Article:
Clinical evaluation of cochlear hearing status in dogs using evoked otoacoustic emissions

Gonçalves, R., McBrearty, A., Pratola, L., Calvo, G., Anderson, T.J. and Penderis, J. (2012) Clinical evaluation of cochlear hearing status in dogs using evoked otoacoustic emissions. Journal of Small Animal Practice, 53(6), pp. 344-351. (doi:10.1111/j.1748-5827.2012.01229.x)

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Abstract

Objectives: Evoked otoacoustic emission testing is the preferred test in human patients for sensorineural deafness screening in neonates and cochlear outer hair cell function monitoring in adults. This study evaluated evoked otoacoustic emission testing for cochlear function assessment in dogs within a clinical setting. Methods: Two populations of anaesthetised dogs were included. In group 1 the evoked otoacoustic emission response was compared to the brainstem auditory evoked response in 10 dogs having hearing assessment. Group 2 comprised 43 presumed normal dogs, in which the suitability of two types of evoked otoacoustic emissions, transient-evoked and distortion product otoacoustic emissions, were evaluated (brainstem auditory evoked response was not performed in this group). Results: Valid transient-evoked otoacoustic emission and distortion-product otoacoustic emission responses were successfully recorded within the clinical setting and correctly identified deaf and hearing ears. Within presumed healthy dogs, normal otoacoustic emission response was demonstrated in more than 80% of dogs using a single, short distortion-product otoacoustic emission run and in 78% of dogs with valid transient-evoked otoacoustic emission responses using a series of three repeated transient-evoked otoacoustic emission short runs. Clinical Significance: Transient-evoked otoacoustic emission and distortion-product otoacoustic emission testing provided a rapid, non-invasive frequency-specific assessment of cochlear function. Transient-evoked otoacoustic emission and distortion product otoacoustic emission testing is suitable as a screening procedure to detect loss of cochlear function in dogs, although further investigation is needed.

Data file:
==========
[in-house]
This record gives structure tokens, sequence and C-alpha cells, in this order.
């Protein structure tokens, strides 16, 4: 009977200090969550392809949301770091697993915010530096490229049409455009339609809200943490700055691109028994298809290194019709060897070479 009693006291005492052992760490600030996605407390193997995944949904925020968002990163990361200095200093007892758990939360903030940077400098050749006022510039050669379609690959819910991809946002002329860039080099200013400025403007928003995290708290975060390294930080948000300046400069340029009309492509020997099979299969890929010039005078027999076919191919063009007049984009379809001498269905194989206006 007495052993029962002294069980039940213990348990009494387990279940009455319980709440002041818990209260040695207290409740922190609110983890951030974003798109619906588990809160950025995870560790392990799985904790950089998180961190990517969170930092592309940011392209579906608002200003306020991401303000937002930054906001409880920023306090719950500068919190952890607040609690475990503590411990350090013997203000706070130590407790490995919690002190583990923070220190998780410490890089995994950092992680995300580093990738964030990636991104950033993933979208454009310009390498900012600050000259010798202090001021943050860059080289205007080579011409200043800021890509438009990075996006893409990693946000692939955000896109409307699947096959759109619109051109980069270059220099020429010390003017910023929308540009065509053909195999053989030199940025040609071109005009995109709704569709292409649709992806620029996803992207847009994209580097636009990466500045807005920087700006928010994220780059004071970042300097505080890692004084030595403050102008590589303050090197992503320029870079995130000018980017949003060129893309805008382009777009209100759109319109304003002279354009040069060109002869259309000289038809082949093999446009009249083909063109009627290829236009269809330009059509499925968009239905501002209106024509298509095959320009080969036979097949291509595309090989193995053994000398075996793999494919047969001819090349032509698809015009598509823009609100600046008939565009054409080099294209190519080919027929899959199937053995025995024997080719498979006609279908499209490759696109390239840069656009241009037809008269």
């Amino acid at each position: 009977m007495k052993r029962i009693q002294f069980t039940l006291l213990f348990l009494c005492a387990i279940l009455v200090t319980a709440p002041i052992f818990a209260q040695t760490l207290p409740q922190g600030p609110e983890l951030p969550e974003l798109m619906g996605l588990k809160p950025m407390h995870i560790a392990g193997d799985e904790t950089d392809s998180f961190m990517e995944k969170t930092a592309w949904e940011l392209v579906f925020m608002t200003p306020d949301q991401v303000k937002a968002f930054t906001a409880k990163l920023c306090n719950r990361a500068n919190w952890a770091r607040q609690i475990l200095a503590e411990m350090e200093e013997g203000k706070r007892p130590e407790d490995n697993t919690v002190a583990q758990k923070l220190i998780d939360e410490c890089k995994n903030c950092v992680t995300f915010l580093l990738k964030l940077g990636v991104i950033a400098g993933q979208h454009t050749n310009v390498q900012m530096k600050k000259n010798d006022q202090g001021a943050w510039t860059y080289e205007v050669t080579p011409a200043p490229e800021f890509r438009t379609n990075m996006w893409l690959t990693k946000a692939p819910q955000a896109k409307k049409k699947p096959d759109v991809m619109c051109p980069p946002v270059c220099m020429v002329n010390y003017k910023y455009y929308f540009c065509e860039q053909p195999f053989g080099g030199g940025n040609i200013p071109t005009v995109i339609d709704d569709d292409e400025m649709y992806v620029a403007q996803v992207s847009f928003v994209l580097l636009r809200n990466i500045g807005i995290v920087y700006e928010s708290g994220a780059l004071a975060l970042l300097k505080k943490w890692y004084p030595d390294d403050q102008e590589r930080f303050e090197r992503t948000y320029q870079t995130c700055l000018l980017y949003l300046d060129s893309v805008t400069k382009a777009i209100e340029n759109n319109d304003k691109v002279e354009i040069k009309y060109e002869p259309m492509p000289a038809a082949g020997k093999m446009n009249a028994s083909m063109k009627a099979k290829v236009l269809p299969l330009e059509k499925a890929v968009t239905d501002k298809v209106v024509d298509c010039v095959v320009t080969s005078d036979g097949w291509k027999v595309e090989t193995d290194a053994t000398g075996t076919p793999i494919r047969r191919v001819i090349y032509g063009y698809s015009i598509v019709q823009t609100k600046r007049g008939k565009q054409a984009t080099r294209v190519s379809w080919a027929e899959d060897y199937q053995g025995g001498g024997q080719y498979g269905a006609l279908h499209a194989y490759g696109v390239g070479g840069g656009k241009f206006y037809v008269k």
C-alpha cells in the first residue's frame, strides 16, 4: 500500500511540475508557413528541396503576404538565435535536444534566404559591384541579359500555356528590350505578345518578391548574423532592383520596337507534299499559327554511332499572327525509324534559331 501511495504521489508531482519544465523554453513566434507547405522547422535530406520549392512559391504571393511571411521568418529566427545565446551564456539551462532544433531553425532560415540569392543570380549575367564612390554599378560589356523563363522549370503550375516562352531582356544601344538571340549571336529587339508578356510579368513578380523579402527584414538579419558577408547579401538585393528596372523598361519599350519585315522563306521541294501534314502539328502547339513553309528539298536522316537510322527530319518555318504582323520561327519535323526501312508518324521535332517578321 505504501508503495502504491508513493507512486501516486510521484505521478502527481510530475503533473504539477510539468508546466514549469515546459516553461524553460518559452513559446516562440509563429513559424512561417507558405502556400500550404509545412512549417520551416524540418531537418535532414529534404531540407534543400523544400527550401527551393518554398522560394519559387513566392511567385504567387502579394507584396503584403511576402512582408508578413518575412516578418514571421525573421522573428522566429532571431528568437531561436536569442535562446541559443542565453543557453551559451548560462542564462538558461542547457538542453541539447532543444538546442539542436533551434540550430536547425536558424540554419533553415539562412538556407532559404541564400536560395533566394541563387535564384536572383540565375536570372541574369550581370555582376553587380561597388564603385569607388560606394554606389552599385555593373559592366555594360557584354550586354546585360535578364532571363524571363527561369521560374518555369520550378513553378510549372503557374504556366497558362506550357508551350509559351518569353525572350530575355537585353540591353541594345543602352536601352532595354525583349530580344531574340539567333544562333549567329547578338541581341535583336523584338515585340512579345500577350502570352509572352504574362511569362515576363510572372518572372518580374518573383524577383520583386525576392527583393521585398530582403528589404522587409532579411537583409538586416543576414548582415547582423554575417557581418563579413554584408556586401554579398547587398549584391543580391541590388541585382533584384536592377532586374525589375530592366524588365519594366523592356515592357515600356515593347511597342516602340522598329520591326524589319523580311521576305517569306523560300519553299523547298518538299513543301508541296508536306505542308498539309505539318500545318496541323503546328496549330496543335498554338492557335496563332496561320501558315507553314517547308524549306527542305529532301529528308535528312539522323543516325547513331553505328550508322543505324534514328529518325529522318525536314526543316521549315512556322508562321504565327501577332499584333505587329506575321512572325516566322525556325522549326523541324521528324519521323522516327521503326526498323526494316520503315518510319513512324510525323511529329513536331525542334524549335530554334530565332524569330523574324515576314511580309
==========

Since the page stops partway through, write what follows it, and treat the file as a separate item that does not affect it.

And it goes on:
Item Type:Articles
Status:Published
Refereed:Yes
Glasgow Author(s) Enlighten ID:Penderis, Professor Jacques and McBrearty, Mrs Alix and Anderson, Professor Jim and Calvo, Ms Gillian
Authors: Gonçalves, R., McBrearty, A., Pratola, L., Calvo, G., Anderson, T.J., and Penderis, J.
College/School:College of Medical Veterinary and Life Sciences > School of Veterinary Medicine
Journal Name:Journal of Small Animal Practice
Publisher:Wiley-Blackwell Publishing Ltd.
ISSN:0022-4510

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